Contract Farming Proclamation inches towards ratification
The Ministry of Agriculture (MoA) is finalizing legal frameworks that enable private companies provide agricultural extension programs, The Reporter learnt. The move would effectively end government monopoly of the service.
The draft laws currently being discussed with stakeholders and expected to be ratified this fiscal year include directives and manuals that will guide how private extension program operators are licensed, supported and regulated.
“Private companies willing to engage in extension program business are being created in Ethiopia. We will introduce incentive packages to make the business profitable for them. In remote agricultural areas where the private extension service providers cannot operate, the government will maintain the existing program,” Isayas Lemma, Crop Development Director at the Ministry told The Reporter.
Isayas pointed out that lessons have been drawn from countries that use such hybrid extension service.
Agro dealers will be authorized to deliver end-to-end agricultural technologies to farmers. The amendment was necessitated following the wide gap of productivity between agricultural research centers and farmers. High productivity achieved at research centers usually does not diffuse to farmers.
In related news, the Ministry has also finalized the long awaited Contract Farming Proclamation to initiate the out-growers scheme in Ethiopia. The draft proclamation, which has introduced various changes in land policy and the commercial code of Ethiopia, will be ratified this year, according to Isayas.
“We know absence of contract farming law has been a major bottleneck. The drafting took a long time. It will solve the varying land regulations in regional states. This will solve especially the financial shortage Ethiopian farmers usually face. Contract farming is also necessary for industrial parks and other industries, to get quality and a sustainable supply from farmers. It will also improve exports,” said Isayas.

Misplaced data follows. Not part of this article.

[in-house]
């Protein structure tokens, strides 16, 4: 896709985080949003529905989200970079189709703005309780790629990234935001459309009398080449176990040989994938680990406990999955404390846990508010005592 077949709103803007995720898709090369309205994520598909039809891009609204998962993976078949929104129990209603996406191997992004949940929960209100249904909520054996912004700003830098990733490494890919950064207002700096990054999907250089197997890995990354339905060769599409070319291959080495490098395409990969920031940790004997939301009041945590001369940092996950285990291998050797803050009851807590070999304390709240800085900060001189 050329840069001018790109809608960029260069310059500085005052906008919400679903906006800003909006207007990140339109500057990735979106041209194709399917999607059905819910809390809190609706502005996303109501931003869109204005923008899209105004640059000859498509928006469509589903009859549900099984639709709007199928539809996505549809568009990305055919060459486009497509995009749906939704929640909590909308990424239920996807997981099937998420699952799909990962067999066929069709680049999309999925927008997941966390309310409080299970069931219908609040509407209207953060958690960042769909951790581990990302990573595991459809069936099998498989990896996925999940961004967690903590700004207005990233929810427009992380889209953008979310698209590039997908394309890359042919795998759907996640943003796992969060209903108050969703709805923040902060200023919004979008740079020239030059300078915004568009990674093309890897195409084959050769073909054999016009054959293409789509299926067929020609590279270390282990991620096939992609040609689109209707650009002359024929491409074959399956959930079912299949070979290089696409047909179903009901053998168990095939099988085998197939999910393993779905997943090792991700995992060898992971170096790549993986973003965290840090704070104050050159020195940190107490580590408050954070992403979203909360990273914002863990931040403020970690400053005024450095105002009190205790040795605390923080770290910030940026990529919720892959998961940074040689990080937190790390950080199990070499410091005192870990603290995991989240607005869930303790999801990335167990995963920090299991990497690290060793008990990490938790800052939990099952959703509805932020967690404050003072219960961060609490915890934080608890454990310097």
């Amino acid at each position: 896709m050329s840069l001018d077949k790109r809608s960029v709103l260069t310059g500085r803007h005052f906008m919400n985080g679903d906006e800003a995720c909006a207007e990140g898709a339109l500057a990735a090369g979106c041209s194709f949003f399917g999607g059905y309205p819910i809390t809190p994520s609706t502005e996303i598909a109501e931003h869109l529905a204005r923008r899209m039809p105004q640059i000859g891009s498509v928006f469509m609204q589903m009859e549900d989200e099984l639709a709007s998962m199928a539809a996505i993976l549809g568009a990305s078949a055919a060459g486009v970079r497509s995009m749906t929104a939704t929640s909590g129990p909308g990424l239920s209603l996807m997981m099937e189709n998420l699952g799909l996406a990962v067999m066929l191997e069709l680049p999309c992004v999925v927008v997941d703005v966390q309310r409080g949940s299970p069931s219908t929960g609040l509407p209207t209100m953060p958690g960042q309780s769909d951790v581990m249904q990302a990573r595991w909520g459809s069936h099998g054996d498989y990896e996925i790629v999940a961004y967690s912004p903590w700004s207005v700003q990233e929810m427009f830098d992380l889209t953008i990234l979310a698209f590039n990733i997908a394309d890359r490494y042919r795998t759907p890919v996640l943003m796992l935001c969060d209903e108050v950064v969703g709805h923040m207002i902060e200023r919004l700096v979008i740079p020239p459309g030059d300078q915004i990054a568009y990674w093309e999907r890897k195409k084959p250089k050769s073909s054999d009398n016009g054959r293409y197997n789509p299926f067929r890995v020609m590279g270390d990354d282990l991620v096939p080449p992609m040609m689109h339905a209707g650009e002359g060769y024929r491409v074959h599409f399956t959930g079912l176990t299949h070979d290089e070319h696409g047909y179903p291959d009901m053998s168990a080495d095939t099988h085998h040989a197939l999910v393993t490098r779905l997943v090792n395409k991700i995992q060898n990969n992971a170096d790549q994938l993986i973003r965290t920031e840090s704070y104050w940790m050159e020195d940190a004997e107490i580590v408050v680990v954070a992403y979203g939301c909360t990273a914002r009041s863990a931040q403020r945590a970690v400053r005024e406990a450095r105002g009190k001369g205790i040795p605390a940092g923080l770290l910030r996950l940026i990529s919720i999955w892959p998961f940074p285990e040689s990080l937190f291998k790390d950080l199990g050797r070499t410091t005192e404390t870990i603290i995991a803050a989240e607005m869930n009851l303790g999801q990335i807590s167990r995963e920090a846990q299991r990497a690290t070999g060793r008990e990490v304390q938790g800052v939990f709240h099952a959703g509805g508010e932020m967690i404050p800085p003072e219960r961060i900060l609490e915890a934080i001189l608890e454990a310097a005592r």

Basically, contract farming or out growers scheme is a modality in which farmers grow what the market wants. Exporters, processors, supermarkets, commodity suppliers and even foreign buyers can provide agricultural inputs for farmers, and finally directly take the harvest. Price is set based on harvest forecast, and farmers enter agreements with buyers.
Shimelis Araya (PhD), an agricultural economist who published papers especially on contract farming, appreciated the moves in both privatizing extension services and contract farming legislation. He said the amendments will soon result in the boom of agro-dealers and agri-businesses.
“Ethiopian farmers usually produce for consumption. Now, these amendments can allure them to produce for the market. For instance, there are a lot of supermarkets and hotels in Addis Ababa that have not been able to start their own farms due to unavailability of land. Such businesses can enter contract farming with farmers who have land. Many have been conducting contract farming informally but now the law can legalize it,” said Shimelis.
Ethiopia’s agricultural extension program is usually considered as one of the most robust programs in Africa.